consumers please help me answer these questionss

handy-manApril 4, 2012

Hi everyone,

Hopefully by answering some of the posts, I've helped some consumers. I am starting an hvac business with my partner soon and would like to learn more about the consumer side as far as how they decide and choose an hvac contractor. Please give me an honest answer. The more details, the better.

1. How do you look for hvac contractor? Yellow page, internet, friends, families?

2. What do you think first when choosing a new hvac system. The brand name or the contractor? what brand do you like the most?

3. When getting bid, do you prefer talking to a saleman or a contractor? And can you tell if he's a saleman or contractor?

4. What made you decide to choose that contractor? is it because he give you alot of information, about how new system will be install, the warranties, the prices.

5. What do you expect out of an hvac contractor when they are giving you the bid? Another words,what made you decide to not choose the contractor?

I know some of these questions are dumb, but I am totally new to business world. I just want to make sure I will do my totally best for my costumers and hope to keep their business.

Thank you very much

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tigerdunes

Handyman

I see this issue in most HVAC companies which are usually small independent shops.

Lack of professional salesmanship. Most dealers turn a good tech into a bad salesman. Don't offer any training in this area. A good salesman has to know his product but also use sales techniques tailored to each potential customer. Most don't listen.and mostbdon't know how to talk or present themselves and the company they represent in a professional manner.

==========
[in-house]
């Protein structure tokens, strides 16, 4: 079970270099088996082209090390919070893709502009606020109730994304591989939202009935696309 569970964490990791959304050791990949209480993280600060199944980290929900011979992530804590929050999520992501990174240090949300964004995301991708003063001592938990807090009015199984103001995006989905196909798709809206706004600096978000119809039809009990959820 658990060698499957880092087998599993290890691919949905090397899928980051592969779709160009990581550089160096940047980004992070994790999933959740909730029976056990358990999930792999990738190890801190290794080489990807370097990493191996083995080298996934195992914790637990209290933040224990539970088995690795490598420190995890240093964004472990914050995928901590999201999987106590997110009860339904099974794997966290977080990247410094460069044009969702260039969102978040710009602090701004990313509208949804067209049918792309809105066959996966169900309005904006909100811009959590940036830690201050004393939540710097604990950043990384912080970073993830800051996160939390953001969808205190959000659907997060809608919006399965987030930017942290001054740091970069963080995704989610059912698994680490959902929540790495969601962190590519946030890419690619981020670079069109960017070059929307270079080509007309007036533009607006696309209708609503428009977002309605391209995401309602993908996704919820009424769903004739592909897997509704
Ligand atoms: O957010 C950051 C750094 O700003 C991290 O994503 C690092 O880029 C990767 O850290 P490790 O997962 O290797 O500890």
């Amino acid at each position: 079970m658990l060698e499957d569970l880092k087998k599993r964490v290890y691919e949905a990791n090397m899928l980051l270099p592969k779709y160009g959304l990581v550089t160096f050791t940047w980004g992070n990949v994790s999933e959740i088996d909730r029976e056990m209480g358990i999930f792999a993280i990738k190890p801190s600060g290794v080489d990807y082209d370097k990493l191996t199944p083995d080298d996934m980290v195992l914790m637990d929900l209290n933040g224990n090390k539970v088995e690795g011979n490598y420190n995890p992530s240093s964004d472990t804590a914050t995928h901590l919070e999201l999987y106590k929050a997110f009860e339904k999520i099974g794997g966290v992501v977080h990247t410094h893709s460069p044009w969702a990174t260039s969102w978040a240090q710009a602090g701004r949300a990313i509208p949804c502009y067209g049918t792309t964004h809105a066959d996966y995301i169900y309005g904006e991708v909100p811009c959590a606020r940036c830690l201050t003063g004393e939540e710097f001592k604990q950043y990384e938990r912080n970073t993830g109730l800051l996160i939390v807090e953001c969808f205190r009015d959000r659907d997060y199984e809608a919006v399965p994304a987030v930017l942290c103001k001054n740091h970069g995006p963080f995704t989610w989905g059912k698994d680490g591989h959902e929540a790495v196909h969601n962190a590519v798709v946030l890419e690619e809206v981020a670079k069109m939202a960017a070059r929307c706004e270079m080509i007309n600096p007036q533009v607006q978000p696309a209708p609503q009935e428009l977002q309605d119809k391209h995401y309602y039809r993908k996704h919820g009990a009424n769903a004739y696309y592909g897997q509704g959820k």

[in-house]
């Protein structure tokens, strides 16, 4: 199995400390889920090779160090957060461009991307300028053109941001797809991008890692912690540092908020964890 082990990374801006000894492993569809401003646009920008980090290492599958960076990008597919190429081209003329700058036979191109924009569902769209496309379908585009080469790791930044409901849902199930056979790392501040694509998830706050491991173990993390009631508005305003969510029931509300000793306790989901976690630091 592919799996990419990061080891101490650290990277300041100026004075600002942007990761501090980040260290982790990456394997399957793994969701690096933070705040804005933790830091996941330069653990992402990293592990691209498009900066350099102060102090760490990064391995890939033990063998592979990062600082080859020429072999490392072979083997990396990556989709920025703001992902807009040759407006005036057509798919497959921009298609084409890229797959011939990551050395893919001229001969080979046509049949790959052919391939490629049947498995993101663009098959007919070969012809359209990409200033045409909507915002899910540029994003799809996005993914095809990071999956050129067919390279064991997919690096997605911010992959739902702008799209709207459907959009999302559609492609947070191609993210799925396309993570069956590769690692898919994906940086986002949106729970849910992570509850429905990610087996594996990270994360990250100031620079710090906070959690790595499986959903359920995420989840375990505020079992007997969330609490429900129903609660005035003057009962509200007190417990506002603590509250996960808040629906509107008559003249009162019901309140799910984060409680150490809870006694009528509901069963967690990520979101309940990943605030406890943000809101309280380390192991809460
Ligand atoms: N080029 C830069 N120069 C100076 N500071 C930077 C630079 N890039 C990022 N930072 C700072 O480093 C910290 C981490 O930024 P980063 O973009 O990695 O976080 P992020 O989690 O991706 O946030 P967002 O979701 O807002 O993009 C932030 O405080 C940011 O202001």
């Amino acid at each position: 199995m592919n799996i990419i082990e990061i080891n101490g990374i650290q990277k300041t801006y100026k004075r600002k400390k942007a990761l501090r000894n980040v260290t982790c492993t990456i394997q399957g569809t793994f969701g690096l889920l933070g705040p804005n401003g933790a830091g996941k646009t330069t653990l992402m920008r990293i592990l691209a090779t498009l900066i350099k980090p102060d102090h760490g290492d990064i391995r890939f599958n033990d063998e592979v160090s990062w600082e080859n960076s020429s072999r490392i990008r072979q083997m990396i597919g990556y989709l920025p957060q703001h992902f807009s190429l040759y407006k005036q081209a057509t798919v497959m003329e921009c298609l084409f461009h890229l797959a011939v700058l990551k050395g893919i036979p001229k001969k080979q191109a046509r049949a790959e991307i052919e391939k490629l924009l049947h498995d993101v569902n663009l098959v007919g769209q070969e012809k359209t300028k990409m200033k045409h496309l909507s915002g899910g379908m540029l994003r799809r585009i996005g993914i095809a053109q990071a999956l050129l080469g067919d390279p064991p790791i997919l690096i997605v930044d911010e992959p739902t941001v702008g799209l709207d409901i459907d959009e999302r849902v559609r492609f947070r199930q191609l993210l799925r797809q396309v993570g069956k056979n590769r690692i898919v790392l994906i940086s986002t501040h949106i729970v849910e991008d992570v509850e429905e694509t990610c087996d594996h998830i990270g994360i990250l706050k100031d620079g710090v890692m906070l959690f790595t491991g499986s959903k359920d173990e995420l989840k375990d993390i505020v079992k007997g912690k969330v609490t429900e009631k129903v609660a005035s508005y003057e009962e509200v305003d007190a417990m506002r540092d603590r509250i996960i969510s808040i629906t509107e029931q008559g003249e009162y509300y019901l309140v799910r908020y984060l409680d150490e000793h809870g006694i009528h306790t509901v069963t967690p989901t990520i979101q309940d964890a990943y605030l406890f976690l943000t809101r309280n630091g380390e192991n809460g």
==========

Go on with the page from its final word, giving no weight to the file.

More later on your questions.

IMO

    Bookmark   April 4, 2012 at 8:56AM
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big_al_41

I have to agree with Tiger, I was a outside sales person for well over 30+ years... and he hit the nail on the head, if the salesperson does not know his product or service they can NEVER talk to a customer and hope to get that bid or job. Selling (skills)to a customer must be already withing that sales rep. Product knowledge comes from his or hers company. Your clients don't know if your operating from a phone booth or 10 story building, so beware they represent YOU.

Good luck and please don't hire a pushy sales person .... I consisted my job just as much as a profession as a lawyer etc.

Good luck

    Bookmark   April 4, 2012 at 11:01AM
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weedmeister

for my last upgrade:

1. both the internet and yellow pages. I went to sites like this for brand opinions, then to the corporate sites for model information and recommendations for local dealers. Then the yellow pages. Nowadays I suppose something like Angie's List.

2. Brand. Then contractor. I favored Trane at the time, but I'm not 'married' to any particular brand.